I remember fondly those younger days when I was the Manager for "Focus", which was at 3, Penang Road; Penang.
Focus was founded by the famous Penang lawyer, Lim Kean Siew.
Apart from our roaring duty free sales, Focus also operate the largest colour developing and printing (D&P) lab in North Malaysia. In the early 70s the lab monopolised nearly 80% of the colour prints business in Penang!
A very large percentage of our customers were Aussies from the RAAF base in Butterworth.
The shop was also a stone throw from E&O Hotel where we get plenty of urgent D&P work from the tourists.
Snow white, white snow...
I learn from experience that every year during the winter months in the land far far away, a large number of our customers will be having their holiday in the winter wonder land.
Without fail, every year; some of our returning customers will complain about their winter holiday colour prints!
There was one customer who showed me five booklets of his snowy mountain shots and wanted to know "Why snow white, NOT?"
What he meant was, why the snow at his holiday destination was pure white in colour, but his prints all show "muddy" and dull rendition of the white powder (snow)!
Believe you me, it was tedious trying to explain why this happened! It was the early 1970 and Internet was TWENTY years away!
Facing the same question now, I will just give him an URL; or a link, like:
Try explaining all that to an irate customer!
So whenever I was faced with the same question, I assured our customers; next time, try OVER exposing their snow scene an extra f-stop, or two; by doing that the whiteness of the snow will improve!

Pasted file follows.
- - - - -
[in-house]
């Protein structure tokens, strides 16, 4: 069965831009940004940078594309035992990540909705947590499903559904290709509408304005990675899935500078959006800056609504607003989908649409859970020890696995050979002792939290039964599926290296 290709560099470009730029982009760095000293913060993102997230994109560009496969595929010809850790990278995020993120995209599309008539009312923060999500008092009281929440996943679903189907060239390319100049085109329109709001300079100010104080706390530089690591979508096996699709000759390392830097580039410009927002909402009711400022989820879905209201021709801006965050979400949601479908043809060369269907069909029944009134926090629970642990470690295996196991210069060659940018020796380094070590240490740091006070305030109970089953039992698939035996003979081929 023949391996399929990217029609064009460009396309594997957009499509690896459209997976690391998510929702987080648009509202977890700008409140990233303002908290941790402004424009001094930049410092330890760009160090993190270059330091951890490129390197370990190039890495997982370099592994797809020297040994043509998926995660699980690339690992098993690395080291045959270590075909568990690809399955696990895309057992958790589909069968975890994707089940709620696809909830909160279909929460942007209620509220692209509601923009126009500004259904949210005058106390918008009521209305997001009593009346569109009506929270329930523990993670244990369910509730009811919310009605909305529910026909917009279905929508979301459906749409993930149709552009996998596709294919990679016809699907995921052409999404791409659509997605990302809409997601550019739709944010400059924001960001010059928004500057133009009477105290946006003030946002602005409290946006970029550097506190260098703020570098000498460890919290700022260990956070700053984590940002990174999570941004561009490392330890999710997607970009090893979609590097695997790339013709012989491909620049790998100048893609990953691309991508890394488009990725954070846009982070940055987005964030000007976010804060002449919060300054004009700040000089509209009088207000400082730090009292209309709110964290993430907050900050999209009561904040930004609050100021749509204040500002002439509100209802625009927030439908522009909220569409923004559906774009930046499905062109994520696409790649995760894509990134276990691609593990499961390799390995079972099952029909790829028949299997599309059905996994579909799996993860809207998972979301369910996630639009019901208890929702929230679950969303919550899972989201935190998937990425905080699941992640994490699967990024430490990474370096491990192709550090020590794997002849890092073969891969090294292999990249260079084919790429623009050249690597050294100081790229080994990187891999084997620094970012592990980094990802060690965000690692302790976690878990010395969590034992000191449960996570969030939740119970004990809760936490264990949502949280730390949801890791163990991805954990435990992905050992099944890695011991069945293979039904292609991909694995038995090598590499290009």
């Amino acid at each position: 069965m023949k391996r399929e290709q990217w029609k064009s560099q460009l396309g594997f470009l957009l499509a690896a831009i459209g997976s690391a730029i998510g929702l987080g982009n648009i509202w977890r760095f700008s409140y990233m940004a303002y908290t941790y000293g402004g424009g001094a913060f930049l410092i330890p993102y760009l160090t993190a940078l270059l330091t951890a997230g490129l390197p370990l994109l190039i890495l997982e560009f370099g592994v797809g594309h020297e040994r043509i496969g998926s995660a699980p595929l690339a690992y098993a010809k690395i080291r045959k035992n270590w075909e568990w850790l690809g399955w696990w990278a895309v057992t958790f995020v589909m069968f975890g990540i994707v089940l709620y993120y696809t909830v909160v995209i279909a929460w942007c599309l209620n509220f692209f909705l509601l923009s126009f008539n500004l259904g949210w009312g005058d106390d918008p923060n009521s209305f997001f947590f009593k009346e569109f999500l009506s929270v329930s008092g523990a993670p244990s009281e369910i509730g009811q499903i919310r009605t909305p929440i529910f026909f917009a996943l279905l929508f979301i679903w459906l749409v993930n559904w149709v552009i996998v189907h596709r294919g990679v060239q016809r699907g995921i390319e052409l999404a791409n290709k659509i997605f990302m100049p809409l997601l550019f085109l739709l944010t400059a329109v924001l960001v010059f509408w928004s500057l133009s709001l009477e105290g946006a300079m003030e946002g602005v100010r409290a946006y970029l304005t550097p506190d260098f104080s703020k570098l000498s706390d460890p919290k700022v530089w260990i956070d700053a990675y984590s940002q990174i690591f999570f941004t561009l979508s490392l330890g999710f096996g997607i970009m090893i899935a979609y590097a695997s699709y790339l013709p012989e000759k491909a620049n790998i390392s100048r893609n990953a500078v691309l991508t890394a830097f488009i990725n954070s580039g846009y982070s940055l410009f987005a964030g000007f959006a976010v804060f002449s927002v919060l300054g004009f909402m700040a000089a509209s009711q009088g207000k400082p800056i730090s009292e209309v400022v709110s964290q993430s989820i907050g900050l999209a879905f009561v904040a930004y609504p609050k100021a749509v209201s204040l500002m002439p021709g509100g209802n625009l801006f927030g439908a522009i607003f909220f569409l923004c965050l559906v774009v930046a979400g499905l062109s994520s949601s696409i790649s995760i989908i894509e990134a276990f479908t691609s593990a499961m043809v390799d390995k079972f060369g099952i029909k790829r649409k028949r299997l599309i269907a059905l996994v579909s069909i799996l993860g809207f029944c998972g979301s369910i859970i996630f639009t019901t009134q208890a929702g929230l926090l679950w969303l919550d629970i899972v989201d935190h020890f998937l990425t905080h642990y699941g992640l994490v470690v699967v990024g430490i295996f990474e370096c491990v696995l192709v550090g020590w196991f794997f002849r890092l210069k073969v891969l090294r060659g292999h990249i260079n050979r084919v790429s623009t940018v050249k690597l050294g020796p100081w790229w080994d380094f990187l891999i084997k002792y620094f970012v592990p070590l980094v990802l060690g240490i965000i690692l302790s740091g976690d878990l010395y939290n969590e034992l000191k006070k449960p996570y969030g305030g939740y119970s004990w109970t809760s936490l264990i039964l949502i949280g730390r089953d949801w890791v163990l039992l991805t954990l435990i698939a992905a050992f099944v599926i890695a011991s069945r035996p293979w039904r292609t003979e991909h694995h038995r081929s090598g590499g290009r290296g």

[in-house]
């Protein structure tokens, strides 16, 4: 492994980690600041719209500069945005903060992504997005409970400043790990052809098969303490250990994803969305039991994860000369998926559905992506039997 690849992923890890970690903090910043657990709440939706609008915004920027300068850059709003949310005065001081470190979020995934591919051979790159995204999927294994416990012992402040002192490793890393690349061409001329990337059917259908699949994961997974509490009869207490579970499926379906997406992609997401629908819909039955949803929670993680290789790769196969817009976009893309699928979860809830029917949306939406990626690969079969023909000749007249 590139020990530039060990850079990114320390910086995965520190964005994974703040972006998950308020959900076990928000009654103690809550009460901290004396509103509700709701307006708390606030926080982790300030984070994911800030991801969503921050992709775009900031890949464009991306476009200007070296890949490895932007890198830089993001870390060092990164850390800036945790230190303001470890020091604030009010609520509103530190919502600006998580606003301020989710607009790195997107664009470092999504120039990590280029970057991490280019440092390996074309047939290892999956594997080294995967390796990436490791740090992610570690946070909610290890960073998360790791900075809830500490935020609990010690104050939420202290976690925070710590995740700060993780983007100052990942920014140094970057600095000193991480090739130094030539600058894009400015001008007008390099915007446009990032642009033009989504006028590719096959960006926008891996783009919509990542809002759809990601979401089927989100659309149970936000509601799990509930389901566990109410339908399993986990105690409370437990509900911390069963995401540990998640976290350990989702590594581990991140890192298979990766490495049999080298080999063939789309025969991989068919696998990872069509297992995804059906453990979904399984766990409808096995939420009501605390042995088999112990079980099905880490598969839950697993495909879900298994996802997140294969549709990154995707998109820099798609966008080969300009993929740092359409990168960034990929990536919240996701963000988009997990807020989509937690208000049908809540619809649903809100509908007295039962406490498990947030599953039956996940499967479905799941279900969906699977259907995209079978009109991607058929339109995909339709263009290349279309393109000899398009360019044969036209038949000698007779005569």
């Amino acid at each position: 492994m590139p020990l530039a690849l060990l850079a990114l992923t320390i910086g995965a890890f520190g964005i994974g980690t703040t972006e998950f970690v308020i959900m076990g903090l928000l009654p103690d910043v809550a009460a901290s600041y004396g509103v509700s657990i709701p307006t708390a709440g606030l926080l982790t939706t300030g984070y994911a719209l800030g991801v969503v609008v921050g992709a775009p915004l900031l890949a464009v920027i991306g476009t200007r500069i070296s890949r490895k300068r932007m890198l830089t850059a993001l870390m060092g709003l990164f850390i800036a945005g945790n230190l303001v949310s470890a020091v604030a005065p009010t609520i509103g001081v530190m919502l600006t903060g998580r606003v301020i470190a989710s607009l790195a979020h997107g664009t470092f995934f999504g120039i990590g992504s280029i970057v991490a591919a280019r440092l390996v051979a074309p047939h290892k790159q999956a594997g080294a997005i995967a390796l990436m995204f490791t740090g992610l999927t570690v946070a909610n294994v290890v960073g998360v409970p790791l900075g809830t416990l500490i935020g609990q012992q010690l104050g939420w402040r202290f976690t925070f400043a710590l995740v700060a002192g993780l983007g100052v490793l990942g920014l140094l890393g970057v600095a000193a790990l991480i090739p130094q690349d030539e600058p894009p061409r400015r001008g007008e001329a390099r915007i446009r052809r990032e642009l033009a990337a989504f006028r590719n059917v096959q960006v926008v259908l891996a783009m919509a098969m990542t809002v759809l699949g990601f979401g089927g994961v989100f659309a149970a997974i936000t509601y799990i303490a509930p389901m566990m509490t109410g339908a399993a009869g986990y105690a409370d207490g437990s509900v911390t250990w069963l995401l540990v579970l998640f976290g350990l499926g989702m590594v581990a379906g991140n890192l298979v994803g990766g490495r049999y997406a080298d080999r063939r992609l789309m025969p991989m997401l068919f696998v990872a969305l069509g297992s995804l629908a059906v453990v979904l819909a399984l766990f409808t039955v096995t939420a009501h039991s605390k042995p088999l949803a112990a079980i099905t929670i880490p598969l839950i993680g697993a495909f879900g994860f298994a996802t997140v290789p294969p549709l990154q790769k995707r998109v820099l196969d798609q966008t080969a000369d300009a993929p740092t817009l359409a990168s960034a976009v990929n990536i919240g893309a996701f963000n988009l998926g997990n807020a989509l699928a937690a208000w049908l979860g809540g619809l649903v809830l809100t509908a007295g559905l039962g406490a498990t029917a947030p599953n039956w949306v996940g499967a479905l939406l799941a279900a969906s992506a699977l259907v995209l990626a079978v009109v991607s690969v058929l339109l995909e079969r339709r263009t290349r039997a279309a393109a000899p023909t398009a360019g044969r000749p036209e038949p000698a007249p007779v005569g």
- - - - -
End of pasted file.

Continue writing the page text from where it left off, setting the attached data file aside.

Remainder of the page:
Hearing this, some of the customers will give me a dirty look ;)
Some argued, what I said was illogical!
"The snow scene was very bright and white washed, so logically; the camera will be over exposing it by at least one to two stops. To prevent that, I COMPENSATE by under exposing (-2) stops! Won't my deliberate over exposing make it worst?"
WRONG, wrong; wrong!
Take a look at these two shots I took outside our house, two days ago when we were snowed in.
The top picture was shot with my E-P2 on "A", the light meter in the Olympus decided on the correct exposure by heavily UNDER exposing the scene, thus the snow lost it's brilliant whiteness.
For the next shot, all I did was to set the exposure compensating to +2 and look at the result!
The way how all exposure meters are designed, it will UNDER expose a scene with large area of light colour, like our snow scene.
When exposing a scene with large area of dark colour or tone, the same meter will OVER expose your result!
Please read this excellent article! ;)
What about the white balance setting for snow scene?
I always make sure my camera's white balance is set to AWB (auto white balance), I find this setting take care of the weird variation of white balance that my eyes cannot detect.
This snowing landscape was shot with white balance set to "Daylight", the overall blue cast do not reflect the true atmosphere. Some like it blue though ;)
The same blueish photo show it's true colour after the "auto color" treatment in Photoshop. The orange colour on the bottom left was caused by my deck's auto spot lamp.
Finally, one for the memory...
Yours truly at the front counter of Focus! Notice the different types of films (for sale) in the wall cubicles!